Since the acquisition, we have begun to redirect our company from a highly-specialized cheese aging facility that serviced restaurants and hotels and a limited website business into one that can develop and manage a larger branding strategy into the retail sector.

We market our cheeses online at www.artisanalcheese.com.   We also sell cheeses through other online and catalog retailers.  A couple of examples are Harry & David, Allen Brothers, Saks Fifth Avenue and Neiman Marcus.   Through company-employed sales representatives we sell our cheeses directly to foodservice outlets such as restaurants, hotels, caterers and executive dining rooms for major corporations.  We ship merchandise to our customers locally via our company- owned truck, by Federal Express overnight delivery,.
 
We also sell a selection of our cheeses under a new merchandising plan we developed called the Artisanal CheeseClock™ program to retailers ranging from supermarkets, to gourmet and wine stores (See Our Business).  The Artisanal CheeseClock™, is a concept to help our online customers select cheeses from a wide range of 150-250 cheeses  in the same fashion that a professional chef would offer them in the finest dining rooms, from mild to strong.  The sorting of cheeses into 4 categories – Mild, Medium, Bold, Strong – gives consumers a template to follow to select cheeses.  From there we developed a 4-color-coded packaging system that corresponds to the 4-colors of the CheeseClock™ to help consumers select cheeses in a retail environment.  We further extended this concept by developing corresponding bottle hang tags that could be placed over the neck of a wine or beer bottle to promote purchases of Artisanal cheeses with beverages that fit the taste profile of the cheese selected.  The most recent step in the development of our retail program has been the design of two distinct customized refrigeration units (one large and the other smaller) that facilitate a retailer's display of Artisanal cheeses along with our similarly color-coded chutneys in locations where wines and beers can be cross-promoted near the cheeses for consumer convenience.  Most of our retail business is shipped through a national distributor.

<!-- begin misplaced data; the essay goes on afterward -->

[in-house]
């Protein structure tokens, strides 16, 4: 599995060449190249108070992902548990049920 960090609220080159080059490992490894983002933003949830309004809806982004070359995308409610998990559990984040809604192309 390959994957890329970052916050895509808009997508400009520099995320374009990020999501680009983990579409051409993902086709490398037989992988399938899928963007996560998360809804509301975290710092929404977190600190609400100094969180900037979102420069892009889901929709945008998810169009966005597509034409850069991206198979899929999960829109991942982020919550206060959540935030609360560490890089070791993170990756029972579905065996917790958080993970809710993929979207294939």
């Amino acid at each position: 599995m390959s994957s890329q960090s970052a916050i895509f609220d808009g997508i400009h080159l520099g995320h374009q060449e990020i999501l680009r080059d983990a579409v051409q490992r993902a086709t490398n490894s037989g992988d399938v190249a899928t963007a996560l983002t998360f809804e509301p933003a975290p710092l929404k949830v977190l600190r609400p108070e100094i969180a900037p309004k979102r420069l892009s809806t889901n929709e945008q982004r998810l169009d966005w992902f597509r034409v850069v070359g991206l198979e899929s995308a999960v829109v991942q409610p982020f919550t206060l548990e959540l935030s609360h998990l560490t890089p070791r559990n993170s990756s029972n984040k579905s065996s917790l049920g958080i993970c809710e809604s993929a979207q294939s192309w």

2

 

Artisanal and Its Industry

The specialty retail cheese business has been identified by recent industry reporting sources to be a $3.4 billion category measured in retail dollars in the United States.1 The foodservice business for specialty cheese includes another $1.4 billion in sales.  We are also engaged in online food gift and gourmet food businesses but specialty cheese sales in this industry category are not presently tracked by any reliable source.
 
 

1 Source Mintel/SPINS/AC Nielsen
 
 
3

 
SUMMARY OF THE OFFERING

Company:
Artisanal Brands, Inc.
 
483 Tenth Avenue, 2nd Floor, New York, NY  10018
 
Tel. (212) 871-3150

Securities being offered:
16,000,000 shares of $.001 par value common stock ("Offering Shares") in Artisanal Brands, Inc.  We reserve the right to accept subscription agreements for an amount less than the total number of Offering Shares.

Aggregate Offering Price:
Up to $8,000,000

Offering price per Share:
$.50 per Share

Common stock outstanding
 
prior to the Offering:
27,752,982 shares

Common stock outstanding
 
after the offering:
Up to 43,752,982 shares

Common stock outstanding after
 
the Offering (fully-diluted):
Up to 70,896,829 shares 2
 
Description of Offering Shares:
We are authorized to issue 100,000,000 shares of our $.001 par value common. (See Description of  Securities)

Use of proceeds:
Depending on the number of the Offering Shares sold, management, at its sole discretion, will allocate the proceeds from the Offering to working capital less all amounts that our board of directors will allocate to: (a) fees incurred to complete the sale of Offering Shares, (b) full or partial payments for shareholder loans in the principle amount of $834,000 that came due December 31, 2011, and (c) full or partial payments of a tax liability.  (See Use of Proceeds)
 

2This number represents the total shares of common stock outstanding on a fully-diluted basis assuming that all outstanding preferred stock has been converted into common stock and all outstanding stock options have been  exercised as follows:

 
·
21,713,847 shares of common stock issuable upon the conversion of 6,514,154 shares of Series A preferred stock at the conversion price of $.30 per share
 
·
440,000 shares of common stock issuable upon the exercise of 440,000 common stock options having an exercise price of $.30 per share and an expiration date of  May 8, 2014
 
·
4,440,000 shares of common stock issuable upon the exercise of 4,440,000 common stock options having an exercise price of $.30 per share and an expiration date of  August 21, 2014
 
·